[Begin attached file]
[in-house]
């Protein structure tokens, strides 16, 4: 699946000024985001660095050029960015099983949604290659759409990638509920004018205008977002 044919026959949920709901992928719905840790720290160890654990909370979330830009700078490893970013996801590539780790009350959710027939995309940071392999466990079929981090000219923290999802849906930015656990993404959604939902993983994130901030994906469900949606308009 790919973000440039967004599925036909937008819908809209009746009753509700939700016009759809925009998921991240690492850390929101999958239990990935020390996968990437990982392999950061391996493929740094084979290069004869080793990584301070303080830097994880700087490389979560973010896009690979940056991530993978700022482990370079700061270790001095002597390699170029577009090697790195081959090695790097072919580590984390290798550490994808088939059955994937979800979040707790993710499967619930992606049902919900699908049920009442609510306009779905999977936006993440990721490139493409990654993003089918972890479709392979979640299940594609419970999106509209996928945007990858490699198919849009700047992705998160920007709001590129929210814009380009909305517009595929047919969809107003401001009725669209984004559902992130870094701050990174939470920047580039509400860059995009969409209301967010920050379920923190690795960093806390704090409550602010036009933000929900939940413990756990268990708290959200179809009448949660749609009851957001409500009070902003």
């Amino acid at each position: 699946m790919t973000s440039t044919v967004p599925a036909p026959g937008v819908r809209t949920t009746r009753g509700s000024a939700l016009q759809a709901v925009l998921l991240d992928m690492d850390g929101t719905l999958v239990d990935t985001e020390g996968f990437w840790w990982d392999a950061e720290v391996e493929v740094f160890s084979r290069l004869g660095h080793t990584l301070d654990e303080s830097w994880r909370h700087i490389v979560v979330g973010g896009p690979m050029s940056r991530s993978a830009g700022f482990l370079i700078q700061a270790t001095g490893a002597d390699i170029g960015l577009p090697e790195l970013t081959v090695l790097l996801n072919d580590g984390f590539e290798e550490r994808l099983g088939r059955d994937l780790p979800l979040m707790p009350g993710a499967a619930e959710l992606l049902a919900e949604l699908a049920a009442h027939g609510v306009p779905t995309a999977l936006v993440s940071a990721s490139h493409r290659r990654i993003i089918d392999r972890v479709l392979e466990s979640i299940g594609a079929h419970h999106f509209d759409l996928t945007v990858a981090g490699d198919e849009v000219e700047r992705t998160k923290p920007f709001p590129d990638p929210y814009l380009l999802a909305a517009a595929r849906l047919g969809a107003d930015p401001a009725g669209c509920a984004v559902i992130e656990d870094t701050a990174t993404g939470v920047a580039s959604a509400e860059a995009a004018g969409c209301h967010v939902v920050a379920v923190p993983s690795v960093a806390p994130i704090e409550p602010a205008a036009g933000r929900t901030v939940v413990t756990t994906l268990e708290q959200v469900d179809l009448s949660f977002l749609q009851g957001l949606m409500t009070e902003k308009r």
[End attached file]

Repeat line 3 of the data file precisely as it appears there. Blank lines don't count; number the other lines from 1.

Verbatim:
């Amino acid at each position: 699946m790919t973000s440039t044919v967004p599925a036909p026959g937008v819908r809209t949920t009746r009753g509700s000024a939700l016009q759809a709901v925009l998921l991240d992928m690492d850390g929101t719905l999958v239990d990935t985001e020390g996968f990437w840790w990982d392999a950061e720290v391996e493929v740094f160890s084979r290069l004869g660095h080793t990584l301070d654990e303080s830097w994880r909370h700087i490389v979560v979330g973010g896009p690979m050029s940056r991530s993978a830009g700022f482990l370079i700078q700061a270790t001095g490893a002597d390699i170029g960015l577009p090697e790195l970013t081959v090695l790097l996801n072919d580590g984390f590539e290798e550490r994808l099983g088939r059955d994937l780790p979800l979040m707790p009350g993710a499967a619930e959710l992606l049902a919900e949604l699908a049920a009442h027939g609510v306009p779905t995309a999977l936006v993440s940071a990721s490139h493409r290659r990654i993003i089918d392999r972890v479709l392979e466990s979640i299940g594609a079929h419970h999106f509209d759409l996928t945007v990858a981090g490699d198919e849009v000219e700047r992705t998160k923290p920007f709001p590129d990638p929210y814009l380009l999802a909305a517009a595929r849906l047919g969809a107003d930015p401001a009725g669209c509920a984004v559902i992130e656990d870094t701050a990174t993404g939470v920047a580039s959604a509400e860059a995009a004018g969409c209301h967010v939902v920050a379920v923190p993983s690795v960093a806390p994130i704090e409550p602010a205008a036009g933000r929900t901030v939940v413990t756990t994906l268990e708290q959200v469900d179809l009448s949660f977002l749609q009851g957001l949606m409500t009070e902003k308009r």